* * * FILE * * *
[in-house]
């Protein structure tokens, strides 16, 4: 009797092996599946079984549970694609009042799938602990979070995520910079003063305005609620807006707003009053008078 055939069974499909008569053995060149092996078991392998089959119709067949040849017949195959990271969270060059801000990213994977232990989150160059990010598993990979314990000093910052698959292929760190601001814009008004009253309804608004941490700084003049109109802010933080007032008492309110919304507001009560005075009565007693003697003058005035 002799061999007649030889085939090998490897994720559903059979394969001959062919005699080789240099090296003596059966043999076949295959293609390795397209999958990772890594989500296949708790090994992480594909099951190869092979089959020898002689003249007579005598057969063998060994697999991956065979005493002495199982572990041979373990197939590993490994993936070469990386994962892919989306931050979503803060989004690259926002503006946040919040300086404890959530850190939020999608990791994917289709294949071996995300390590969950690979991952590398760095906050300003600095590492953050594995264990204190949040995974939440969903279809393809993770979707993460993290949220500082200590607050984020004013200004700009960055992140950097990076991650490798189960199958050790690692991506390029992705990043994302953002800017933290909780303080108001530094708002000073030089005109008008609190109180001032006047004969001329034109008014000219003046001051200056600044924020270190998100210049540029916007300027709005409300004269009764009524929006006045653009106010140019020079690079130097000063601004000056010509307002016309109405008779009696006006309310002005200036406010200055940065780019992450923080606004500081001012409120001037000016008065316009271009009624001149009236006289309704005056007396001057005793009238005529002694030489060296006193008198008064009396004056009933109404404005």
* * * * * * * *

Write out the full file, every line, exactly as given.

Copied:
[in-house]
């Protein structure tokens, strides 16, 4: 009797092996599946079984549970694609009042799938602990979070995520910079003063305005609620807006707003009053008078 055939069974499909008569053995060149092996078991392998089959119709067949040849017949195959990271969270060059801000990213994977232990989150160059990010598993990979314990000093910052698959292929760190601001814009008004009253309804608004941490700084003049109109802010933080007032008492309110919304507001009560005075009565007693003697003058005035 002799061999007649030889085939090998490897994720559903059979394969001959062919005699080789240099090296003596059966043999076949295959293609390795397209999958990772890594989500296949708790090994992480594909099951190869092979089959020898002689003249007579005598057969063998060994697999991956065979005493002495199982572990041979373990197939590993490994993936070469990386994962892919989306931050979503803060989004690259926002503006946040919040300086404890959530850190939020999608990791994917289709294949071996995300390590969950690979991952590398760095906050300003600095590492953050594995264990204190949040995974939440969903279809393809993770979707993460993290949220500082200590607050984020004013200004700009960055992140950097990076991650490798189960199958050790690692991506390029992705990043994302953002800017933290909780303080108001530094708002000073030089005109008008609190109180001032006047004969001329034109008014000219003046001051200056600044924020270190998100210049540029916007300027709005409300004269009764009524929006006045653009106010140019020079690079130097000063601004000056010509307002016309109405008779009696006006309310002005200036406010200055940065780019992450923080606004500081001012409120001037000016008065316009271009009624001149009236006289309704005056007396001057005793009238005529002694030489060296006193008198008064009396004056009933109404404005």